The Last Mistress

The Last Mistress

2.5 out of 52.5 out of 52.5 out of 52.5 out of 5 2.5

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Catherine Breillat’s characters wear their thoughts rather than their hearts on their sleeves, and as The Last Mistress reveals, their opinions about sex, love, and the world ring more naturally within a period setting. Which is not to say they’re more interesting. The location is Paris and the year is 1835, when the bourgeois are so bored that they rant about such things as capriciousness and the pure sin of gluttony (the film begins with the horrific sight of Michael Lonsdale devouring a noticeably pink piece of chicken) in order to keep sane. Breillat is not the first artist to acknowledge how the idle blow off steam, but few have dared to admit that this time period, before the middle class and their uptight morals took over, was a hotbed of unapologetic sexual expression. Her name is Vellini (Asia Argento), a French-Spanish mutt who may be a distant relative of Marlene Dietrich’s Concha Perez, and his is Ryno de Marigny (newcomer Fu’ad Ait Aatou), a dandy at once repulsed and smitten by her sexual agency. To the gossip-mongering grandmother of his wife-to-be, blond and innocent Hermangarde (Roxane Mesquida), Ryno explains the many ups and downs of his relationship to Vellini, from their meet-ugly outside a café to the horrifying death of their daughter during a sojourn in Algeria. Argento is less actress than force of nature, and she gives The Last Mistress its pulse, as in the great scene where Vellini barges into Ryno’s sickbed to lick the bloody wound from which a doctor has pulled a bullet, or the even greater Algerian-set one, during which the “moorish” minx mounts Ryno in the desert sand, screaming in agonizing pain as their daughter’s putrid body burns to a crisp on a funeral pyre. These great scenes deepen otherwise flat characters, and their adrenaline rush dignifies what is otherwise a rather predictable costume drama about l’amour fou and the difficulty a man has getting a dangerous woman out of his system.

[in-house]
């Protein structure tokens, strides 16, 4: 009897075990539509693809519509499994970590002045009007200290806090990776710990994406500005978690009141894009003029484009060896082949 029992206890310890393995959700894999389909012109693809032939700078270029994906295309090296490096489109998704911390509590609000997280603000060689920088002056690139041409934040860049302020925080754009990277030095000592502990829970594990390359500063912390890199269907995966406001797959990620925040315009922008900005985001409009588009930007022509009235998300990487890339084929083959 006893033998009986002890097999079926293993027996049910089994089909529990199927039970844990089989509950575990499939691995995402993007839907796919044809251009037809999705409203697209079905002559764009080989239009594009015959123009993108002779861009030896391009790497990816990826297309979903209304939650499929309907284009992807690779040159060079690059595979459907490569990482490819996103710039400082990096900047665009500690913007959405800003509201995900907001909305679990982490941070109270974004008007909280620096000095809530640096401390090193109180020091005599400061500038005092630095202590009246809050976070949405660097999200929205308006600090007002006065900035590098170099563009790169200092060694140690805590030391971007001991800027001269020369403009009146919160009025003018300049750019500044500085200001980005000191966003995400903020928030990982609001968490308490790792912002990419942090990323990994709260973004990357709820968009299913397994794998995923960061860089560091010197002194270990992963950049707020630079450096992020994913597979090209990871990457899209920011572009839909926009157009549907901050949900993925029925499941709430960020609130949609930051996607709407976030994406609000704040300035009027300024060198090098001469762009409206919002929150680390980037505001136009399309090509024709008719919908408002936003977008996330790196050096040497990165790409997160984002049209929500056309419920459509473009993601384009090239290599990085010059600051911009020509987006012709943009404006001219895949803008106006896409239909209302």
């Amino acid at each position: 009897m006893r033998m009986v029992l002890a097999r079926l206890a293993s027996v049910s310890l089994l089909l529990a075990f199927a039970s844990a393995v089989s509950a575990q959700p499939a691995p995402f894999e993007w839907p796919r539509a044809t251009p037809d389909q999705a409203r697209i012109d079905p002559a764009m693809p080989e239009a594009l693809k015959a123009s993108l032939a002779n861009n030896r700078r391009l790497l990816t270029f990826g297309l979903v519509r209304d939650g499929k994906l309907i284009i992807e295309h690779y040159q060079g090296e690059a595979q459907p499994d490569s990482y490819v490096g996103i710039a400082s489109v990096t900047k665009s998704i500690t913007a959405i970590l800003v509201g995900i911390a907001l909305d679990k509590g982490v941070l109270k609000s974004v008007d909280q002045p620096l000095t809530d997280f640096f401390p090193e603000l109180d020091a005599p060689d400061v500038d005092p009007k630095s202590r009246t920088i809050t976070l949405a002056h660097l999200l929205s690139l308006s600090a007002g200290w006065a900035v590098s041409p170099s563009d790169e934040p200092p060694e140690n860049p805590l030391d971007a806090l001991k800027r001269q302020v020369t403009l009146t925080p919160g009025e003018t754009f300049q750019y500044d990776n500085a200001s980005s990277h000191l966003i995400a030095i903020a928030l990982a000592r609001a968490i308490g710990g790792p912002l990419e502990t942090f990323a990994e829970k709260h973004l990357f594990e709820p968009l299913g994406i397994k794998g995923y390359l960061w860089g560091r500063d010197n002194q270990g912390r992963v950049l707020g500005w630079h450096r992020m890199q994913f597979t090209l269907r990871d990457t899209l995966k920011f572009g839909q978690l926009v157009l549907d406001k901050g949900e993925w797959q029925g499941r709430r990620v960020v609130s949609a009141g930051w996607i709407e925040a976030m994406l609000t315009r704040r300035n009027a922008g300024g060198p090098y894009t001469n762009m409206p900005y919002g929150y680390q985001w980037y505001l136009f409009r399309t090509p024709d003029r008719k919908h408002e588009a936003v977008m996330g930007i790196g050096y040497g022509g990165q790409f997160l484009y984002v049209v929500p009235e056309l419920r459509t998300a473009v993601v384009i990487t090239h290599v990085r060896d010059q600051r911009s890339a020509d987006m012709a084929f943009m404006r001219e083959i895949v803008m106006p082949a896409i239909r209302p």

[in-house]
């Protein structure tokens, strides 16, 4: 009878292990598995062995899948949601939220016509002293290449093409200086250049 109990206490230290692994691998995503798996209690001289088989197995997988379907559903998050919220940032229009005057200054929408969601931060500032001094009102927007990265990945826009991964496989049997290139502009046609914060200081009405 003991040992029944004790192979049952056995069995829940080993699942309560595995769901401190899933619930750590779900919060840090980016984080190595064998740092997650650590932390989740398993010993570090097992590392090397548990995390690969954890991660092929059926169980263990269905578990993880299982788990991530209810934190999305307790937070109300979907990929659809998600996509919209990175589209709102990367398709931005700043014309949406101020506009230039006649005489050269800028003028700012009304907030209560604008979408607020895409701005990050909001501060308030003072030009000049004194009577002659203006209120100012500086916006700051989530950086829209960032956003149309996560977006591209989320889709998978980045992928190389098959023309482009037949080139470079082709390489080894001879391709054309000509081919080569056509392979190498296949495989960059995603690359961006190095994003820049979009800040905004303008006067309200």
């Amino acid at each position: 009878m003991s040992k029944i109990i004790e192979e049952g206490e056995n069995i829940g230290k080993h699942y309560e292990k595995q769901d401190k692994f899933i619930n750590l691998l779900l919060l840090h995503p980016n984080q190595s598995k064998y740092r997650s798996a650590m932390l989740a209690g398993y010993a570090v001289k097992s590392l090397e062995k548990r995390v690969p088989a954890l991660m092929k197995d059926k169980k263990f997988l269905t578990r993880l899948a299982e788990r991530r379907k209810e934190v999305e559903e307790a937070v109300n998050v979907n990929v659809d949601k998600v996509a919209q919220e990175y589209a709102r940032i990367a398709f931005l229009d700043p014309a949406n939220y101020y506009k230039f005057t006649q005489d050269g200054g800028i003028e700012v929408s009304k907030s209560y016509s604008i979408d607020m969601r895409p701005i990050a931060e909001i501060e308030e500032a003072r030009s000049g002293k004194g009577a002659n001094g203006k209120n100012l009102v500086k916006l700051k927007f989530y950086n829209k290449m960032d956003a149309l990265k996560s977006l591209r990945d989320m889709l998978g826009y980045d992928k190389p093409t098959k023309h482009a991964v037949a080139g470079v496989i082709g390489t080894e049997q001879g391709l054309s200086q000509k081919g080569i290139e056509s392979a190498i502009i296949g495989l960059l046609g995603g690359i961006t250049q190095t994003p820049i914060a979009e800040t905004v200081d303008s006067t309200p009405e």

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DVD
Distributor
IFC First Take
Runtime
114 min
Rating
NR
Year
2007
Director
Catherine Breillat
Screenwriter
Catherine Breillat
Cast
Asia Argento, Fu'ad Ait Aatou, Roxane Mesquida, Claude Sarraute, Yolande Moreau, Michael Lonsdale